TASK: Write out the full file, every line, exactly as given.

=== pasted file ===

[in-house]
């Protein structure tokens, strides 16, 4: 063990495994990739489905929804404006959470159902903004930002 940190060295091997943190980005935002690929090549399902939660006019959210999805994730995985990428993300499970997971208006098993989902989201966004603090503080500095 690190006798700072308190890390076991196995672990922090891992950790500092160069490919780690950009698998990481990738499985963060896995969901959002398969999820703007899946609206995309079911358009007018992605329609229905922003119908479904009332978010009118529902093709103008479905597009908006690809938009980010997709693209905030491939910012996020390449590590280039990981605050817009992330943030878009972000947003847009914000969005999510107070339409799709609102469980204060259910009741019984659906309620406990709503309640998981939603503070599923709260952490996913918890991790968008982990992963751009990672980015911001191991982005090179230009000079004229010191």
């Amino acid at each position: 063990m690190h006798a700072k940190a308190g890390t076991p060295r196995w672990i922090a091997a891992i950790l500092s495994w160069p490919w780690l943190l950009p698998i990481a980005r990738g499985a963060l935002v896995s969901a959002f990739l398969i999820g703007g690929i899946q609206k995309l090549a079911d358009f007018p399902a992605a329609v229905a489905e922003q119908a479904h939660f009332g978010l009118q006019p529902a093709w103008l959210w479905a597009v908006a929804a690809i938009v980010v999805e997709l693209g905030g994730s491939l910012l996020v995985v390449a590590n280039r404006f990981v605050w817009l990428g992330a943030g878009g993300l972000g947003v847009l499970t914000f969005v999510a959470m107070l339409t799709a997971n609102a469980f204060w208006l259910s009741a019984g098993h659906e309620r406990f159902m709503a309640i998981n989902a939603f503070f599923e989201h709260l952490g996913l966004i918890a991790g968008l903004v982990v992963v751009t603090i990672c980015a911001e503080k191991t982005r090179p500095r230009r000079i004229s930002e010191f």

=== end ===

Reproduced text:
[in-house]
């Protein structure tokens, strides 16, 4: 063990495994990739489905929804404006959470159902903004930002 940190060295091997943190980005935002690929090549399902939660006019959210999805994730995985990428993300499970997971208006098993989902989201966004603090503080500095 690190006798700072308190890390076991196995672990922090891992950790500092160069490919780690950009698998990481990738499985963060896995969901959002398969999820703007899946609206995309079911358009007018992605329609229905922003119908479904009332978010009118529902093709103008479905597009908006690809938009980010997709693209905030491939910012996020390449590590280039990981605050817009992330943030878009972000947003847009914000969005999510107070339409799709609102469980204060259910009741019984659906309620406990709503309640998981939603503070599923709260952490996913918890991790968008982990992963751009990672980015911001191991982005090179230009000079004229010191």
């Amino acid at each position: 063990m690190h006798a700072k940190a308190g890390t076991p060295r196995w672990i922090a091997a891992i950790l500092s495994w160069p490919w780690l943190l950009p698998i990481a980005r990738g499985a963060l935002v896995s969901a959002f990739l398969i999820g703007g690929i899946q609206k995309l090549a079911d358009f007018p399902a992605a329609v229905a489905e922003q119908a479904h939660f009332g978010l009118q006019p529902a093709w103008l959210w479905a597009v908006a929804a690809i938009v980010v999805e997709l693209g905030g994730s491939l910012l996020v995985v390449a590590n280039r404006f990981v605050w817009l990428g992330a943030g878009g993300l972000g947003v847009l499970t914000f969005v999510a959470m107070l339409t799709a997971n609102a469980f204060w208006l259910s009741a019984g098993h659906e309620r406990f159902m709503a309640i998981n989902a939603f503070f599923e989201h709260l952490g996913l966004i918890a991790g968008l903004v982990v992963v751009t603090i990672c980015a911001e503080k191991t982005r090179p500095r230009r000079i004229s930002e010191f």